Driving home in the rain from Bible study last night with a friend, his buzzing cell phone suddenly interrupted our conversation. His roommate had breaking news regarding President Obama, and for the briefest moment, as I listened in on the one-sided conversation, I thought Obama was going to be holding a late-night press conference announcing his resignation!
I've never really considered myself that hard-core of a Republican, but I have to admit, it struck me as a tantalizing idea. Obama realizing he'd gotten himself in way over his head, and deciding to throw in the towel before our nation's economic malaise finally got nailed irrevocably to his hide. Or maybe he'd made one too many diplomatic blunders. Or maybe some enormous, secret scandal was getting ready to blow up his administration.
Imagine my disappointment when my friend got off the phone and informed me that the media was saying bin Laden was dead.
Big News for a Beleaguered President
Osama, that is. The fiend who ordered the attacks on America that fateful September day in 2001. The braggadocious coward who'd been eluding capture ever since. The goofy fear monger whose predictably juvenile threats became fodder for ridicule by late-night TV comedians. Dead. After all this time.
As we've now learned, detainees in the reviled Guantanamo Bay prison gave US intelligence officials a clue as to the identity of bin Laden's most trusted courier. Eventually, our spies identified a large compound in Abbottabad with suspicious residents. And after months of top-secret briefings, commandos got the orders yesterday to "git 'er done," as they say in west Texas. Military officials report the whole operation took about 40 minutes, one of the multiple Mrs. Bin Ladens personally identified her husband, special ops ran DNA tests just to make sure, and he was buried at sea after a traditional Islamic corpse-washing ritual. Kinda sounds like taking a bath before going swimming to me, but at least you've gotta give the special ops folks kudos for trying to accommodate religious custom even for this mass-murderer.
Of course, I'm still suspicious about a few things. First, I'm not convinced anybody was able to run a scientifically-valid DNA test within Islam's 24-hour window before bin Laden's burial at sea. Second, reports are beginning to surface that Obama and his advisers had no proof that bin Laden was actually in this compound in Abbottabad, but they went ahead with what some are calling a "gutsy" decision to move in anyway. Why the urgency, after months of planning and waiting?
Third, did the Navy plant any sort of GPS device on bin Laden's body before his burial at sea so they could monitor its whereabouts? You know what conspiracy theorists are like. And when are Arab skeptics going to get to see photographs of the capture and death of bin Laden for proof of his demise? Why hasn't bin Laden's remaining family members held a press conference confirming or denying Obama's claims?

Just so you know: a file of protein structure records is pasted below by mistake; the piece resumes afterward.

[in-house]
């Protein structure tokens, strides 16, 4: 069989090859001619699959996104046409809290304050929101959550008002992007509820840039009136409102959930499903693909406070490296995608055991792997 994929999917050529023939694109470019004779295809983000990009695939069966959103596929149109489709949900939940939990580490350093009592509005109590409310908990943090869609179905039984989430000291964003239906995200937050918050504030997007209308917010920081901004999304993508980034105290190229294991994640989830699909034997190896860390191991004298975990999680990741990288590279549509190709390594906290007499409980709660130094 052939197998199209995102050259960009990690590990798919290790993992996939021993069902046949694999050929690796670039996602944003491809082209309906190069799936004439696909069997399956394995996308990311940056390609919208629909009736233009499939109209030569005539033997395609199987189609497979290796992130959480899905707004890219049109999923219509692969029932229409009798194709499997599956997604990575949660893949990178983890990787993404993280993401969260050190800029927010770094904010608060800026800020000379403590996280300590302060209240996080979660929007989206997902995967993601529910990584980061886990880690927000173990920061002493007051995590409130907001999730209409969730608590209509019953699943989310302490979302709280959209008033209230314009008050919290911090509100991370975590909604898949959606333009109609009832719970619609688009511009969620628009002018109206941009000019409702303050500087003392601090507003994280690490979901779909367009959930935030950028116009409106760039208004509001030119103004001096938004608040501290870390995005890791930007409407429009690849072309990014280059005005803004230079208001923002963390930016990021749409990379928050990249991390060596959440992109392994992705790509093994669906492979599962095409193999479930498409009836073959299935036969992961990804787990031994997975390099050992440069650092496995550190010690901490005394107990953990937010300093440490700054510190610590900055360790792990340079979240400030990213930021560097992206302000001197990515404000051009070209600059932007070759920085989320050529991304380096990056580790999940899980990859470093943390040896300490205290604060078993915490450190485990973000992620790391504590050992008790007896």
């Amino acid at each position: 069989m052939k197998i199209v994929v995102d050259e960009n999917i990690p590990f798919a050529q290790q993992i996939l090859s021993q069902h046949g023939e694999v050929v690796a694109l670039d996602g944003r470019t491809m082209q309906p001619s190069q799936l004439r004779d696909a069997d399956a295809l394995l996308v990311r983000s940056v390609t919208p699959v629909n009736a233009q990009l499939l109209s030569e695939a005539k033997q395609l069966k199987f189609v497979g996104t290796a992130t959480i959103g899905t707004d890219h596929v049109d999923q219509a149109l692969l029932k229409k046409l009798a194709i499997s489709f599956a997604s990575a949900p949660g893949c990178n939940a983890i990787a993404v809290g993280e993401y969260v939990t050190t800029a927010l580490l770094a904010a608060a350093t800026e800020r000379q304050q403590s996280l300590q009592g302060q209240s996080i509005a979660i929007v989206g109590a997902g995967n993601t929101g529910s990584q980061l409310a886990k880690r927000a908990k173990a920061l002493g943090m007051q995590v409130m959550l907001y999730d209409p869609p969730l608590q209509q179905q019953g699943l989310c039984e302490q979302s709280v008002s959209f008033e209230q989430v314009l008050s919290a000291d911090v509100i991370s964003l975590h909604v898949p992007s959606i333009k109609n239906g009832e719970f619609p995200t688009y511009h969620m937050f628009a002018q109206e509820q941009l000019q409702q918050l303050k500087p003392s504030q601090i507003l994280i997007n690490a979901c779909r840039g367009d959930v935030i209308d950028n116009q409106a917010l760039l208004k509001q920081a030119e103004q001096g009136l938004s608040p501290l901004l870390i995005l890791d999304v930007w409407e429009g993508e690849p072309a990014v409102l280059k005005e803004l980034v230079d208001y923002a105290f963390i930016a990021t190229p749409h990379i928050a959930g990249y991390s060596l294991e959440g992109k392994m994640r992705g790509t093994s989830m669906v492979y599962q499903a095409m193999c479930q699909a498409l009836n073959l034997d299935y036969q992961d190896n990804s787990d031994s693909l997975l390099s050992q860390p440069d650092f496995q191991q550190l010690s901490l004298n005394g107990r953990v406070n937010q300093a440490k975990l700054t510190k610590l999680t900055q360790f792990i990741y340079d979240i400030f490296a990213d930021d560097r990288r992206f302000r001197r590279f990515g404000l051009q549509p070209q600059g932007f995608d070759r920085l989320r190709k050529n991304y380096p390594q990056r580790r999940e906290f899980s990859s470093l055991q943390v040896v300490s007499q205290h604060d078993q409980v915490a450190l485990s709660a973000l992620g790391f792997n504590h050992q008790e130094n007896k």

At first, I didn't want to jump into the boisterous mix of digital chatter regarding Bin Laden's death, since it's consumed social media all day. But I can't ignore the importance of this event. I'm sure right now, somebody's tallying up the entire cost in dollars and lives of the 10-year manhunt the US has spearheaded for this guy. How much more effort has been expended to search for anybody else? And to have him killed in a spectacular 40-minute raid would seem almost anticlimactic, if it weren't for the fact that at least for today, the world arguably is a relatively safer place - however marginally. One of terrorism's most evil masterminds no longer exists.
Not that I am rejoicing in the death of bin Laden, but neither am I ashamed that our government was able to find him and kill him. Actually, I've even prayed that his remaining family would somehow come to faith in Christ through what could still be considered their personal tragedy.
Doesn't this Prove Obama's Some Sort of Patriot?
However, watching Obama's address to the nation on TV late last night, and then reading accounts online this morning of the planning and execution of the raid and assassination, I actually became a bit embarrassed. How calloused I've been regarding - or rather, disregarding - the responsibilities that the President has maintained during these months in which he's been juggling family duties, public debates over policy, and clandestine security meetings! We Americans complain about our presidents a lot, but we really have no idea what they're doing in service to our country behind the scenes.